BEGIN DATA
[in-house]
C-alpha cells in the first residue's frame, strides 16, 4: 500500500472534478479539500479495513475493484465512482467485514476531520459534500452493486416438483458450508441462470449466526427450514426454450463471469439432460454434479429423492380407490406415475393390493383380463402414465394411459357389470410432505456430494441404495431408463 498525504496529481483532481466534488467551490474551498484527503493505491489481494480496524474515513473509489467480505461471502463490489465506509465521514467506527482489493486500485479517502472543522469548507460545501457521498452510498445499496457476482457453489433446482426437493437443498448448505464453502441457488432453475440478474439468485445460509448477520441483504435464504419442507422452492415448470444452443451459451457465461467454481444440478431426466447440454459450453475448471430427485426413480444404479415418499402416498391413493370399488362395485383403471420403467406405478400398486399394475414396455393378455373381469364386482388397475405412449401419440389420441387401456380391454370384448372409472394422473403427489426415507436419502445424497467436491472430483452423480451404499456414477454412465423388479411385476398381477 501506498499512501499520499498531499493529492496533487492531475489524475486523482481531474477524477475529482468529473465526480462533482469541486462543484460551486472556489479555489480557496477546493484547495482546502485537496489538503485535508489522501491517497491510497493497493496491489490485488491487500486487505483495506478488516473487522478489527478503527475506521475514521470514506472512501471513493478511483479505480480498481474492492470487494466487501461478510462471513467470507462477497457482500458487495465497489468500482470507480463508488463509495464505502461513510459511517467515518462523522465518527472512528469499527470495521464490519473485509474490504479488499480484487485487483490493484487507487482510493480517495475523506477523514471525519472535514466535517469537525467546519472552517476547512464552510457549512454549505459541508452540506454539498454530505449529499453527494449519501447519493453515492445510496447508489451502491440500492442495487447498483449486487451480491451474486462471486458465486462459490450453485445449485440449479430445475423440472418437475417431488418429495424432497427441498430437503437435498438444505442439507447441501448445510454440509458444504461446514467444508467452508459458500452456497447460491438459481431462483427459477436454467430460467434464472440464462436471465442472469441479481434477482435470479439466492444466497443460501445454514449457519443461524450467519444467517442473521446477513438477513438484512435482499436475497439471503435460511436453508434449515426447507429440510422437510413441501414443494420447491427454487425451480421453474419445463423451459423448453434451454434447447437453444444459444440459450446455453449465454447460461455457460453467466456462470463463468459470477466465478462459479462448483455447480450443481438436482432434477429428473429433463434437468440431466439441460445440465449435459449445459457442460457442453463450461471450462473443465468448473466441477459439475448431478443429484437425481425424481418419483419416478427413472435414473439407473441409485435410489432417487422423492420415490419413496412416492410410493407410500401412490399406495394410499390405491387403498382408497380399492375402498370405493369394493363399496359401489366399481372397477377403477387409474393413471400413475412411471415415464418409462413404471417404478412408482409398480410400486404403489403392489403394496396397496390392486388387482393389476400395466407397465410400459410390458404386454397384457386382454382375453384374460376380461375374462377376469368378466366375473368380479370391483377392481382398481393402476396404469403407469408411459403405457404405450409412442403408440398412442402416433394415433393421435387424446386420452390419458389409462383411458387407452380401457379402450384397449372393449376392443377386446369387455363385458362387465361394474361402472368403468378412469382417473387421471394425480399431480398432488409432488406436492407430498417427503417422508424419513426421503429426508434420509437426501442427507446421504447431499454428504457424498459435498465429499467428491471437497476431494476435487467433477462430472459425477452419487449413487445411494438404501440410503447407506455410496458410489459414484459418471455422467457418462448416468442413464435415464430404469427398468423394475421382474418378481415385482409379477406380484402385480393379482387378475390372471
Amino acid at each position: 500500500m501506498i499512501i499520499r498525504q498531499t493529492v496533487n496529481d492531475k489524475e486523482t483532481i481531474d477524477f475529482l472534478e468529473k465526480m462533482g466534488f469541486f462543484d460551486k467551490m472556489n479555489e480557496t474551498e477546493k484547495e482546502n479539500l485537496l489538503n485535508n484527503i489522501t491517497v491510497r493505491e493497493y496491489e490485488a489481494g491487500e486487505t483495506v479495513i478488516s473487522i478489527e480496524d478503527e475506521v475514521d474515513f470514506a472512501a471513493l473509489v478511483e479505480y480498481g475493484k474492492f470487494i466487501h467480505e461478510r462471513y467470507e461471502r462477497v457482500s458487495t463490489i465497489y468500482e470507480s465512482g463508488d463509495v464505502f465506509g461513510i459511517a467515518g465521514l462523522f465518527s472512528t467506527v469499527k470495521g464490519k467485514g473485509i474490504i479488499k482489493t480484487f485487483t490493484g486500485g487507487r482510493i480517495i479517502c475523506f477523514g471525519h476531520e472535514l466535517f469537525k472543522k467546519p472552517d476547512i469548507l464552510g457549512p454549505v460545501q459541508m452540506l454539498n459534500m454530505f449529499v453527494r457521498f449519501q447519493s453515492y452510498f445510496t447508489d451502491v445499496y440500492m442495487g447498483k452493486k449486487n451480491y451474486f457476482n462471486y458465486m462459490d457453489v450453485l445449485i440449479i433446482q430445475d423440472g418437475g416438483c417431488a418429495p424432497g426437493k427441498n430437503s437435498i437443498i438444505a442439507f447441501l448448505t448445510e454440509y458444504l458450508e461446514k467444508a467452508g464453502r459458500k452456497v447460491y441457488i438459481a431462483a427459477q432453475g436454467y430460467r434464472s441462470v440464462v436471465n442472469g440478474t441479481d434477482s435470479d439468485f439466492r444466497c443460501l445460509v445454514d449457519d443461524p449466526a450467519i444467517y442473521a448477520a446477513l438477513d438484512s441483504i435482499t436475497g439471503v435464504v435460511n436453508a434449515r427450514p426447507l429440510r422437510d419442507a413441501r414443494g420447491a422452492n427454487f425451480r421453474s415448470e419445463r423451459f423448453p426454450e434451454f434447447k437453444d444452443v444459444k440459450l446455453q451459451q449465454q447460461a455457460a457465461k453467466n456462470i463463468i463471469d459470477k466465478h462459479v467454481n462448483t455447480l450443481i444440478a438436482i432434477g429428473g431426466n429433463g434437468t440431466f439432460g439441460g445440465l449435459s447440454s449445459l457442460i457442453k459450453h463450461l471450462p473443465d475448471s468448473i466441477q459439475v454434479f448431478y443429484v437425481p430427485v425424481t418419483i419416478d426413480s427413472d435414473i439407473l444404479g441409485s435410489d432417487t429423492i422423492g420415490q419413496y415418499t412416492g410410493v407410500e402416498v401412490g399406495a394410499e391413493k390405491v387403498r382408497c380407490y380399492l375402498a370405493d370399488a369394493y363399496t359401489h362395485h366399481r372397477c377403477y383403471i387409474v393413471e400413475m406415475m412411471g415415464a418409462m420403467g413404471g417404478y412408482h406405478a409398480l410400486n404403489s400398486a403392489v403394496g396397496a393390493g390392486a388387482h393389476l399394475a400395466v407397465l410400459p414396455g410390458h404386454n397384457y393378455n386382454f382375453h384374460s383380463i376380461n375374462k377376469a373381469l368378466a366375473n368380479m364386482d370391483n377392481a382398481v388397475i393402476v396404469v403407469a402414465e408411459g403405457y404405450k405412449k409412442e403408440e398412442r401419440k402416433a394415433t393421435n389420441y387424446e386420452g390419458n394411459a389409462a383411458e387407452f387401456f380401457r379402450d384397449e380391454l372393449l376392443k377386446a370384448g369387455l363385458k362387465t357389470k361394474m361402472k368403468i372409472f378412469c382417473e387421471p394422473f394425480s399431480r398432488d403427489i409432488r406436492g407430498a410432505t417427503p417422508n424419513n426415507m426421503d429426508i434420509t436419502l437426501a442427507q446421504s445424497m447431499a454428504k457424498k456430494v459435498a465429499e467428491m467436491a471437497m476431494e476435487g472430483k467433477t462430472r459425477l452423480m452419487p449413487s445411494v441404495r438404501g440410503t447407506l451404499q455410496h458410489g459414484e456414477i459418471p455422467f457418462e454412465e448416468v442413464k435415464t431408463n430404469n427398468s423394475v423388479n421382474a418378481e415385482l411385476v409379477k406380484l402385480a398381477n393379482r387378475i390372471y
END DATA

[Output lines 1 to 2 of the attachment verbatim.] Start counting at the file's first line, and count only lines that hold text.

[in-house]
C-alpha cells in the first residue's frame, strides 16, 4: 500500500472534478479539500479495513475493484465512482467485514476531520459534500452493486416438483458450508441462470449466526427450514426454450463471469439432460454434479429423492380407490406415475393390493383380463402414465394411459357389470410432505456430494441404495431408463 498525504496529481483532481466534488467551490474551498484527503493505491489481494480496524474515513473509489467480505461471502463490489465506509465521514467506527482489493486500485479517502472543522469548507460545501457521498452510498445499496457476482457453489433446482426437493437443498448448505464453502441457488432453475440478474439468485445460509448477520441483504435464504419442507422452492415448470444452443451459451457465461467454481444440478431426466447440454459450453475448471430427485426413480444404479415418499402416498391413493370399488362395485383403471420403467406405478400398486399394475414396455393378455373381469364386482388397475405412449401419440389420441387401456380391454370384448372409472394422473403427489426415507436419502445424497467436491472430483452423480451404499456414477454412465423388479411385476398381477 501506498499512501499520499498531499493529492496533487492531475489524475486523482481531474477524477475529482468529473465526480462533482469541486462543484460551486472556489479555489480557496477546493484547495482546502485537496489538503485535508489522501491517497491510497493497493496491489490485488491487500486487505483495506478488516473487522478489527478503527475506521475514521470514506472512501471513493478511483479505480480498481474492492470487494466487501461478510462471513467470507462477497457482500458487495465497489468500482470507480463508488463509495464505502461513510459511517467515518462523522465518527472512528469499527470495521464490519473485509474490504479488499480484487485487483490493484487507487482510493480517495475523506477523514471525519472535514466535517469537525467546519472552517476547512464552510457549512454549505459541508452540506454539498454530505449529499453527494449519501447519493453515492445510496447508489451502491440500492442495487447498483449486487451480491451474486462471486458465486462459490450453485445449485440449479430445475423440472418437475417431488418429495424432497427441498430437503437435498438444505442439507447441501448445510454440509458444504461446514467444508467452508459458500452456497447460491438459481431462483427459477436454467430460467434464472440464462436471465442472469441479481434477482435470479439466492444466497443460501445454514449457519443461524450467519444467517442473521446477513438477513438484512435482499436475497439471503435460511436453508434449515426447507429440510422437510413441501414443494420447491427454487425451480421453474419445463423451459423448453434451454434447447437453444444459444440459450446455453449465454447460461455457460453467466456462470463463468459470477466465478462459479462448483455447480450443481438436482432434477429428473429433463434437468440431466439441460445440465449435459449445459457442460457442453463450461471450462473443465468448473466441477459439475448431478443429484437425481425424481418419483419416478427413472435414473439407473441409485435410489432417487422423492420415490419413496412416492410410493407410500401412490399406495394410499390405491387403498382408497380399492375402498370405493369394493363399496359401489366399481372397477377403477387409474393413471400413475412411471415415464418409462413404471417404478412408482409398480410400486404403489403392489403394496396397496390392486388387482393389476400395466407397465410400459410390458404386454397384457386382454382375453384374460376380461375374462377376469368378466366375473368380479370391483377392481382398481393402476396404469403407469408411459403405457404405450409412442403408440398412442402416433394415433393421435387424446386420452390419458389409462383411458387407452380401457379402450384397449372393449376392443377386446369387455363385458362387465361394474361402472368403468378412469382417473387421471394425480399431480398432488409432488406436492407430498417427503417422508424419513426421503429426508434420509437426501442427507446421504447431499454428504457424498459435498465429499467428491471437497476431494476435487467433477462430472459425477452419487449413487445411494438404501440410503447407506455410496458410489459414484459418471455422467457418462448416468442413464435415464430404469427398468423394475421382474418378481415385482409379477406380484402385480393379482387378475390372471